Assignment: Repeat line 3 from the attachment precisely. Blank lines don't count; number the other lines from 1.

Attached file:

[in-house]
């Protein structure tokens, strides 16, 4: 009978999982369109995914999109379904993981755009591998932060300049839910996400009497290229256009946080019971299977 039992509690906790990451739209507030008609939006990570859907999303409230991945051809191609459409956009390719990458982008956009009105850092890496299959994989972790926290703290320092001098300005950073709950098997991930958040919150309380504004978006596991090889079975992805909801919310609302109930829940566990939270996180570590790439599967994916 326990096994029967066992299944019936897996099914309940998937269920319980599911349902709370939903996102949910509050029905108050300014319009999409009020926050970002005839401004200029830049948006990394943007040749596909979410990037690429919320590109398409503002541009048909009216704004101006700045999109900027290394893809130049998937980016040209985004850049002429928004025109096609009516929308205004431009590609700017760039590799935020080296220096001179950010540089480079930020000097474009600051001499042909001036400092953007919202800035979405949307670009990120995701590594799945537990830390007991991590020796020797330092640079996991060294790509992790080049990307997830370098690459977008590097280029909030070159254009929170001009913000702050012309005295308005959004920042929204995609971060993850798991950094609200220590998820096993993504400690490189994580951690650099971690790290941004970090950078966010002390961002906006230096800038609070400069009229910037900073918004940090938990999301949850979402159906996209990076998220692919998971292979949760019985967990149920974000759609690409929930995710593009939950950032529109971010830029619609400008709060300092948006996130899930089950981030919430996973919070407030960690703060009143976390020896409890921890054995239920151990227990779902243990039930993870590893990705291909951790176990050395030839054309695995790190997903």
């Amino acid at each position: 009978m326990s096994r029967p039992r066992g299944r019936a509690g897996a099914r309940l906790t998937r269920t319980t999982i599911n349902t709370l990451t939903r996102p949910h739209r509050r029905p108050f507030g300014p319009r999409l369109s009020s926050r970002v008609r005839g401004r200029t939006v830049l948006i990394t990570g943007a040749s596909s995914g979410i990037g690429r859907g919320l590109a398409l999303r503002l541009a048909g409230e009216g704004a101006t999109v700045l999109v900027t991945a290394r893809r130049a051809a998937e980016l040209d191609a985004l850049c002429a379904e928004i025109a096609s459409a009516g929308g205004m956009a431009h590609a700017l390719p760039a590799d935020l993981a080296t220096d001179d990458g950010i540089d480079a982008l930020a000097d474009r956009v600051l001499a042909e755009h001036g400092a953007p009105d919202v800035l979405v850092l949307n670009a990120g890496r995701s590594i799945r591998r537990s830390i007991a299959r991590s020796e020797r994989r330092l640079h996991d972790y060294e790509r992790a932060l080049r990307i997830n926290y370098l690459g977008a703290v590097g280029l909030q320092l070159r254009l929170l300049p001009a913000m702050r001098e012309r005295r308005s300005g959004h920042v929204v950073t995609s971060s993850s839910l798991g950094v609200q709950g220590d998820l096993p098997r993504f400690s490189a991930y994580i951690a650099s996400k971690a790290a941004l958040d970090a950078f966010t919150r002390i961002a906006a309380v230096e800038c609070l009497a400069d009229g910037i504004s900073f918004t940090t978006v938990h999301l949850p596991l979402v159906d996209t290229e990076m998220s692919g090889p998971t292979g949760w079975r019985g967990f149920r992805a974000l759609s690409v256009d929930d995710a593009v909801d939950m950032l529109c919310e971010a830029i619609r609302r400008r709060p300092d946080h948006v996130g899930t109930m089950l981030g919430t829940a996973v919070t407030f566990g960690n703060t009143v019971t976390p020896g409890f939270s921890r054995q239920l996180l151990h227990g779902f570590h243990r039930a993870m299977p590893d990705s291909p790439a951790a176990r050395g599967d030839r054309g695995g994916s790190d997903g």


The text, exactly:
């Amino acid at each position: 009978m326990s096994r029967p039992r066992g299944r019936a509690g897996a099914r309940l906790t998937r269920t319980t999982i599911n349902t709370l990451t939903r996102p949910h739209r509050r029905p108050f507030g300014p319009r999409l369109s009020s926050r970002v008609r005839g401004r200029t939006v830049l948006i990394t990570g943007a040749s596909s995914g979410i990037g690429r859907g919320l590109a398409l999303r503002l541009a048909g409230e009216g704004a101006t999109v700045l999109v900027t991945a290394r893809r130049a051809a998937e980016l040209d191609a985004l850049c002429a379904e928004i025109a096609s459409a009516g929308g205004m956009a431009h590609a700017l390719p760039a590799d935020l993981a080296t220096d001179d990458g950010i540089d480079a982008l930020a000097d474009r956009v600051l001499a042909e755009h001036g400092a953007p009105d919202v800035l979405v850092l949307n670009a990120g890496r995701s590594i799945r591998r537990s830390i007991a299959r991590s020796e020797r994989r330092l640079h996991d972790y060294e790509r992790a932060l080049r990307i997830n926290y370098l690459g977008a703290v590097g280029l909030q320092l070159r254009l929170l300049p001009a913000m702050r001098e012309r005295r308005s300005g959004h920042v929204v950073t995609s971060s993850s839910l798991g950094v609200q709950g220590d998820l096993p098997r993504f400690s490189a991930y994580i951690a650099s996400k971690a790290a941004l958040d970090a950078f966010t919150r002390i961002a906006a309380v230096e800038c609070l009497a400069d009229g910037i504004s900073f918004t940090t978006v938990h999301l949850p596991l979402v159906d996209t290229e990076m998220s692919g090889p998971t292979g949760w079975r019985g967990f149920r992805a974000l759609s690409v256009d929930d995710a593009v909801d939950m950032l529109c919310e971010a830029i619609r609302r400008r709060p300092d946080h948006v996130g899930t109930m089950l981030g919430t829940a996973v919070t407030f566990g960690n703060t009143v019971t976390p020896g409890f939270s921890r054995q239920l996180l151990h227990g779902f570590h243990r039930a993870m299977p590893d990705s291909p790439a951790a176990r050395g599967d030839r054309g695995g994916s790190d997903g």